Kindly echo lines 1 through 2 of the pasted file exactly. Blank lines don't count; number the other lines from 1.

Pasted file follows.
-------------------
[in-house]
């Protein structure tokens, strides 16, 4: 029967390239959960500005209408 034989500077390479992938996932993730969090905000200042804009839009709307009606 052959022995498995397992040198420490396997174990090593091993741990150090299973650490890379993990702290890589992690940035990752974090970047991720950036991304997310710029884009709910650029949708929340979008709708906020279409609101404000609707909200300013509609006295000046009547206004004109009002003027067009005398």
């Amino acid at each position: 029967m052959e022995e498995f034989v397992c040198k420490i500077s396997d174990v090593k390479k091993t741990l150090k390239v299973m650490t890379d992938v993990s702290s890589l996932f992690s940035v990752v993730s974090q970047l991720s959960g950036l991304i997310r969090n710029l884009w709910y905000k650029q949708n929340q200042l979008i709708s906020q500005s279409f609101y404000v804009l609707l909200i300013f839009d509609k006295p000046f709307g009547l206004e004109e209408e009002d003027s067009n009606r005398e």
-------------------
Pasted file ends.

[in-house]
């Protein structure tokens, strides 16, 4: 029967390239959960500005209408 034989500077390479992938996932993730969090905000200042804009839009709307009606 052959022995498995397992040198420490396997174990090593091993741990150090299973650490890379993990702290890589992690940035990752974090970047991720950036991304997310710029884009709910650029949708929340979008709708906020279409609101404000609707909200300013509609006295000046009547206004004109009002003027067009005398």